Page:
KNOXVILLE — The University of Tennessee, Knoxville, is among the nation’s most environmentally responsible institutions, according to The Princeton Review, one of the nation’s top education service and evaluation companies.
UT Knoxville is one of only five universities in Tennessee to be included in the company’s newest guidebook, “Guide to 286 Green Colleges,” and is mentioned for its “Make Orange Green” program and other initiatives.
UT Knoxville’s Make Orange Green environmental effort has been recognized across the state and nation as one of the top campus sustainability programs.
“Ensuring our campus is sustainable is a top strategic goal for UT Knoxville,” said Chancellor Jimmy G. Cheek. “Advancing our green initiatives is vital to our campus and the best way to prepare our students for the green economy of the 21st century.”
The Princeton Review noted the student environmental initiative fee, which funds environmental stewardship programs. The fee also funded the purchase of 3,375 blocks of green power for the university, a purchase that was equivalent to removing 732 cars from the road for a year.
UT Knoxville was the first university in the state to institute a student-initiated fee for the purchase of green power.
The Princeton Review also recognized the campus’ 2007 sustainable building policy that makes the LEED (Leadership in Energy and Environmental Design) rating system the standard for all new construction and renovation projects exceeding $5 million. Two new buildings, the Min Kao Electrical Engineering and Computer Science Building and the Student Health Center, currently are being built to LEED standards.
UT Knoxville also was noted for being a 2009 recipient of the Energy Efficiency Leadership Award at the first annual Summit for Campus Sustainability, a conference organized by the Southern Alliance for Clean Energy to discuss insights on campus sustainability.
In another step toward increasing campus sustainability, UT Knoxville recently adopted a Climate Action Plan as part of being a signatory to the American College and University Presidents’ Climate Commitment. The commitment lays the groundwork for the nation’s higher education community to take a leadership role in mitigating human influence on climate in day-to-day operations, curriculum and research. The plan is available online.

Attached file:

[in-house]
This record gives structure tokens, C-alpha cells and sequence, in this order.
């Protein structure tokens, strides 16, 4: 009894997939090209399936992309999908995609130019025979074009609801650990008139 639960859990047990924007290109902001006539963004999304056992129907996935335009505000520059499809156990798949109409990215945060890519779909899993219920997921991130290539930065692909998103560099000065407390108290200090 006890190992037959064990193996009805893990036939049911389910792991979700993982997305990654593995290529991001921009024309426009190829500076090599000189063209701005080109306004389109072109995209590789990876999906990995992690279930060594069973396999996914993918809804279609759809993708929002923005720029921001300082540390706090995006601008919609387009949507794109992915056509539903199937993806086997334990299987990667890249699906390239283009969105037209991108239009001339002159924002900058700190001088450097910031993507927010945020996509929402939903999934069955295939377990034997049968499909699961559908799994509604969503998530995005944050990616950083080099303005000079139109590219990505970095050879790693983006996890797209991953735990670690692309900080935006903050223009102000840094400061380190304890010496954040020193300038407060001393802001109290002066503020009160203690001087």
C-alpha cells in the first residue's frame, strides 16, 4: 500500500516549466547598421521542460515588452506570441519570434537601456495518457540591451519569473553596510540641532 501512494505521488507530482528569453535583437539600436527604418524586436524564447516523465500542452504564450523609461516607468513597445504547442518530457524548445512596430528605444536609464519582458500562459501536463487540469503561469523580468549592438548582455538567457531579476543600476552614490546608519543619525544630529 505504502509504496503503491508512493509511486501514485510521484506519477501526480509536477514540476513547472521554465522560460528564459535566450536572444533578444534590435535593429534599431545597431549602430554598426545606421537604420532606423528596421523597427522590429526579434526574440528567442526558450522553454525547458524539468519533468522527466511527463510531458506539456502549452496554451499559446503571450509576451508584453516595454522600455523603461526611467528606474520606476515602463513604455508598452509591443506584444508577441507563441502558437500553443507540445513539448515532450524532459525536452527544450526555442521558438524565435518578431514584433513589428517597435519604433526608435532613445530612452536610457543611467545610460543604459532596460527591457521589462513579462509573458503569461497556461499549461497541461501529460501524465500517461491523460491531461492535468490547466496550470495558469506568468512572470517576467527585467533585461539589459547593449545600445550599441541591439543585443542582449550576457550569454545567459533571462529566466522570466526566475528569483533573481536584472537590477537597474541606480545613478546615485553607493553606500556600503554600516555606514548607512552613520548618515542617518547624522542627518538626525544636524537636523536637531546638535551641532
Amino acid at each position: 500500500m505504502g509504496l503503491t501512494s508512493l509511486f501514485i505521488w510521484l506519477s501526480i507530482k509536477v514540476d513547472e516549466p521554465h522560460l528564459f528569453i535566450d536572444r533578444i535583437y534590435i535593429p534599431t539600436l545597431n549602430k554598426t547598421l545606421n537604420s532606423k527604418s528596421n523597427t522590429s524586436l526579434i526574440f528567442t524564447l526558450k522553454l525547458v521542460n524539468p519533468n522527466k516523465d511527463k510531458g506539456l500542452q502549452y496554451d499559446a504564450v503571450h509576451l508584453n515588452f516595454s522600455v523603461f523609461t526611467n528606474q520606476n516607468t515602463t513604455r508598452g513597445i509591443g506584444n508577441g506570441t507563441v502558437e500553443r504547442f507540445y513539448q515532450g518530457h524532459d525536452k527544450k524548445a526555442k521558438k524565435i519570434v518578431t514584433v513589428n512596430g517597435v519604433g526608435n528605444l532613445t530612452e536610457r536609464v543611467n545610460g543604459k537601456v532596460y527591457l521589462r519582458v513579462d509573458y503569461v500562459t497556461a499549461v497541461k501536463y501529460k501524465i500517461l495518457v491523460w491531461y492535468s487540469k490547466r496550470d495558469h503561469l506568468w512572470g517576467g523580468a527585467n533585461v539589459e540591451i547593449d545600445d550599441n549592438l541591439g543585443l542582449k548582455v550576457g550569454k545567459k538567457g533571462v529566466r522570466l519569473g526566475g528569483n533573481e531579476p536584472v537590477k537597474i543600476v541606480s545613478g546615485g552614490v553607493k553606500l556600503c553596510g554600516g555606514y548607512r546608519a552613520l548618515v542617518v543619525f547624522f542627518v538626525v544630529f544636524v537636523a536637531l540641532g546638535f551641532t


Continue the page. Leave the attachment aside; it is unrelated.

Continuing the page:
Last summer, The Princeton Review gave UT Knoxville a “green rating” of 85 in its 2010 edition of “The Best 371 Colleges.” Of 697 schools that received green ratings in 2009, only the 286 institutions that scored in the 80th or higher percentile are featured in the new “Guide to 286 Green Colleges.”
The Princeton Review’s green rating is a numerical score from 60 to 99 that provides a measure of a school’s performance as an environmentally aware institution as well as its efforts to provide and continually develop an environmentally beneficial student experience.
Developed by The Princeton Review in partnership with the U.S. Green Building Council (USGBC), the “Guide to 286 Green Colleges” is the first, free, comprehensive guidebook focused solely on institutions of higher education that have demonstrated an above-average commitment to sustainability in terms of campus infrastructure, activities and initiatives.
The guidebook, including criteria and methodology for the green rating, can be downloaded at http://www.usgbc.org/campus.
C O N T A C T :
Kristi Hintz (865-974-3993, firstname.lastname@example.org)